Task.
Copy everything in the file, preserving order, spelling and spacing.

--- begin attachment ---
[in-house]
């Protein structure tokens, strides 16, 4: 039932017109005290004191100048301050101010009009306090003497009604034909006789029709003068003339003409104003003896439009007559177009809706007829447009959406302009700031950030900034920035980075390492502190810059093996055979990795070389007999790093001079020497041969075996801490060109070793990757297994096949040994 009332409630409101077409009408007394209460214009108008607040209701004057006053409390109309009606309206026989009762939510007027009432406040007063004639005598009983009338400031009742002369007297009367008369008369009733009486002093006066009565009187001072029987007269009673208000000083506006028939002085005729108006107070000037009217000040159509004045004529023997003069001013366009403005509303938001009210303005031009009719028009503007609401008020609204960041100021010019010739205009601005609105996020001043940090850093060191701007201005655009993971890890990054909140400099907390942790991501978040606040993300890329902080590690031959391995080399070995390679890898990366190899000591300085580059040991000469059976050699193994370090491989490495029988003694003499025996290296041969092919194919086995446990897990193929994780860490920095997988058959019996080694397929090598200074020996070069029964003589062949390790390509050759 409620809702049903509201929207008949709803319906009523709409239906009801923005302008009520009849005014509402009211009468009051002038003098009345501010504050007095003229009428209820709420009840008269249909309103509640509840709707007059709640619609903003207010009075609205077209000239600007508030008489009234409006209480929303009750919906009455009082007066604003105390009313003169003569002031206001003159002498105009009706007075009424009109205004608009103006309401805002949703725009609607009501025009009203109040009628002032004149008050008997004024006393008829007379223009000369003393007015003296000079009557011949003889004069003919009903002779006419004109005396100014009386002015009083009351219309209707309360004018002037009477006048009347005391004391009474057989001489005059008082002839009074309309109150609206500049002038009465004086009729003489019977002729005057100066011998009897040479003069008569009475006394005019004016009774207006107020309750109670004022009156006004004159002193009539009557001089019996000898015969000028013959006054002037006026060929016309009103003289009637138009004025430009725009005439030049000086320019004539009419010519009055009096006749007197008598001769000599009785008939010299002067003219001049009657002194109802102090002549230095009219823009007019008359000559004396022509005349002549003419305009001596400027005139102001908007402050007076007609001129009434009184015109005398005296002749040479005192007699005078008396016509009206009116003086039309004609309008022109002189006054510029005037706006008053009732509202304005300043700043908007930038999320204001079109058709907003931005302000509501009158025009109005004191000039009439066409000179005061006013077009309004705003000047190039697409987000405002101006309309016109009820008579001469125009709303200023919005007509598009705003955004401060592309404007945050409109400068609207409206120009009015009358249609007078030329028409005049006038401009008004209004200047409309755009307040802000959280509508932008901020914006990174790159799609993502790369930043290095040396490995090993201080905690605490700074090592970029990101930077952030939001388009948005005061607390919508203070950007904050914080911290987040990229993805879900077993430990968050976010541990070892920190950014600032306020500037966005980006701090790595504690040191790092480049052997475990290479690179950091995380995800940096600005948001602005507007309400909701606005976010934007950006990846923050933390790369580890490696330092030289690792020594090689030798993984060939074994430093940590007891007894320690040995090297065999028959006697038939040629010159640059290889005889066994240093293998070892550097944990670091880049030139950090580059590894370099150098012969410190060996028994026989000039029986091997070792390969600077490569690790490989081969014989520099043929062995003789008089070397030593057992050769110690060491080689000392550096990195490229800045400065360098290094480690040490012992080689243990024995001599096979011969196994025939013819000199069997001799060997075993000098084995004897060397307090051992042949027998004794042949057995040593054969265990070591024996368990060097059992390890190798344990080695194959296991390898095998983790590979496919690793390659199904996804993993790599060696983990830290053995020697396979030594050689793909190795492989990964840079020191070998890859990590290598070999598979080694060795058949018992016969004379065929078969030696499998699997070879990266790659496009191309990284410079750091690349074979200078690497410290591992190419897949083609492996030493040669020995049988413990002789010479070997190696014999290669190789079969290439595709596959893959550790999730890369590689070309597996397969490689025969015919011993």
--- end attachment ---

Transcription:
[in-house]
């Protein structure tokens, strides 16, 4: 039932017109005290004191100048301050101010009009306090003497009604034909006789029709003068003339003409104003003896439009007559177009809706007829447009959406302009700031950030900034920035980075390492502190810059093996055979990795070389007999790093001079020497041969075996801490060109070793990757297994096949040994 009332409630409101077409009408007394209460214009108008607040209701004057006053409390109309009606309206026989009762939510007027009432406040007063004639005598009983009338400031009742002369007297009367008369008369009733009486002093006066009565009187001072029987007269009673208000000083506006028939002085005729108006107070000037009217000040159509004045004529023997003069001013366009403005509303938001009210303005031009009719028009503007609401008020609204960041100021010019010739205009601005609105996020001043940090850093060191701007201005655009993971890890990054909140400099907390942790991501978040606040993300890329902080590690031959391995080399070995390679890898990366190899000591300085580059040991000469059976050699193994370090491989490495029988003694003499025996290296041969092919194919086995446990897990193929994780860490920095997988058959019996080694397929090598200074020996070069029964003589062949390790390509050759 409620809702049903509201929207008949709803319906009523709409239906009801923005302008009520009849005014509402009211009468009051002038003098009345501010504050007095003229009428209820709420009840008269249909309103509640509840709707007059709640619609903003207010009075609205077209000239600007508030008489009234409006209480929303009750919906009455009082007066604003105390009313003169003569002031206001003159002498105009009706007075009424009109205004608009103006309401805002949703725009609607009501025009009203109040009628002032004149008050008997004024006393008829007379223009000369003393007015003296000079009557011949003889004069003919009903002779006419004109005396100014009386002015009083009351219309209707309360004018002037009477006048009347005391004391009474057989001489005059008082002839009074309309109150609206500049002038009465004086009729003489019977002729005057100066011998009897040479003069008569009475006394005019004016009774207006107020309750109670004022009156006004004159002193009539009557001089019996000898015969000028013959006054002037006026060929016309009103003289009637138009004025430009725009005439030049000086320019004539009419010519009055009096006749007197008598001769000599009785008939010299002067003219001049009657002194109802102090002549230095009219823009007019008359000559004396022509005349002549003419305009001596400027005139102001908007402050007076007609001129009434009184015109005398005296002749040479005192007699005078008396016509009206009116003086039309004609309008022109002189006054510029005037706006008053009732509202304005300043700043908007930038999320204001079109058709907003931005302000509501009158025009109005004191000039009439066409000179005061006013077009309004705003000047190039697409987000405002101006309309016109009820008579001469125009709303200023919005007509598009705003955004401060592309404007945050409109400068609207409206120009009015009358249609007078030329028409005049006038401009008004209004200047409309755009307040802000959280509508932008901020914006990174790159799609993502790369930043290095040396490995090993201080905690605490700074090592970029990101930077952030939001388009948005005061607390919508203070950007904050914080911290987040990229993805879900077993430990968050976010541990070892920190950014600032306020500037966005980006701090790595504690040191790092480049052997475990290479690179950091995380995800940096600005948001602005507007309400909701606005976010934007950006990846923050933390790369580890490696330092030289690792020594090689030798993984060939074994430093940590007891007894320690040995090297065999028959006697038939040629010159640059290889005889066994240093293998070892550097944990670091880049030139950090580059590894370099150098012969410190060996028994026989000039029986091997070792390969600077490569690790490989081969014989520099043929062995003789008089070397030593057992050769110690060491080689000392550096990195490229800045400065360098290094480690040490012992080689243990024995001599096979011969196994025939013819000199069997001799060997075993000098084995004897060397307090051992042949027998004794042949057995040593054969265990070591024996368990060097059992390890190798344990080695194959296991390898095998983790590979496919690793390659199904996804993993790599060696983990830290053995020697396979030594050689793909190795492989990964840079020191070998890859990590290598070999598979080694060795058949018992016969004379065929078969030696499998699997070879990266790659496009191309990284410079750091690349074979200078690497410290591992190419897949083609492996030493040669020995049988413990002789010479070997190696014999290669190789079969290439595709596959893959550790999730890369590689070309597996397969490689025969015919011993």